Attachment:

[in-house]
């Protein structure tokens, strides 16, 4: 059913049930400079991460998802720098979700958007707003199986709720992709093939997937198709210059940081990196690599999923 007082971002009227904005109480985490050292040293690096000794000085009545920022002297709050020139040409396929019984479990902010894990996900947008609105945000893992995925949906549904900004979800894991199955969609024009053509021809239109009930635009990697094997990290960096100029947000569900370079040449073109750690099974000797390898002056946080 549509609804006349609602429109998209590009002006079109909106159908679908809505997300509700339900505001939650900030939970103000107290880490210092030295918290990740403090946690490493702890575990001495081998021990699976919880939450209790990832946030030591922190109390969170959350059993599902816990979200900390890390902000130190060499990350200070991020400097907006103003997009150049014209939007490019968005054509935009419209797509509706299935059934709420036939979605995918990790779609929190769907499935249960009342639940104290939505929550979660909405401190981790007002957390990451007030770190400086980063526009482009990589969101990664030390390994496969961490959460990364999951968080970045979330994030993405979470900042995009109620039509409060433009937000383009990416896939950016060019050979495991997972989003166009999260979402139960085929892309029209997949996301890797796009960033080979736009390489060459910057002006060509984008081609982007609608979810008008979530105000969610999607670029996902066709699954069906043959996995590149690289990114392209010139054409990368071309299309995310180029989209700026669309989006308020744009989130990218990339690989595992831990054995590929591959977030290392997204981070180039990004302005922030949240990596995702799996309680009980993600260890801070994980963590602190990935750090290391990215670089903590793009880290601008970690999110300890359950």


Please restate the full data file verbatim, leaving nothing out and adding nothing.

[in-house]
């Protein structure tokens, strides 16, 4: 059913049930400079991460998802720098979700958007707003199986709720992709093939997937198709210059940081990196690599999923 007082971002009227904005109480985490050292040293690096000794000085009545920022002297709050020139040409396929019984479990902010894990996900947008609105945000893992995925949906549904900004979800894991199955969609024009053509021809239109009930635009990697094997990290960096100029947000569900370079040449073109750690099974000797390898002056946080 549509609804006349609602429109998209590009002006079109909106159908679908809505997300509700339900505001939650900030939970103000107290880490210092030295918290990740403090946690490493702890575990001495081998021990699976919880939450209790990832946030030591922190109390969170959350059993599902816990979200900390890390902000130190060499990350200070991020400097907006103003997009150049014209939007490019968005054509935009419209797509509706299935059934709420036939979605995918990790779609929190769907499935249960009342639940104290939505929550979660909405401190981790007002957390990451007030770190400086980063526009482009990589969101990664030390390994496969961490959460990364999951968080970045979330994030993405979470900042995009109620039509409060433009937000383009990416896939950016060019050979495991997972989003166009999260979402139960085929892309029209997949996301890797796009960033080979736009390489060459910057002006060509984008081609982007609608979810008008979530105000969610999607670029996902066709699954069906043959996995590149690289990114392209010139054409990368071309299309995310180029989209700026669309989006308020744009989130990218990339690989595992831990054995590929591959977030290392997204981070180039990004302005922030949240990596995702799996309680009980993600260890801070994980963590602190990935750090290391990215670089903590793009880290601008970690999110300890359950």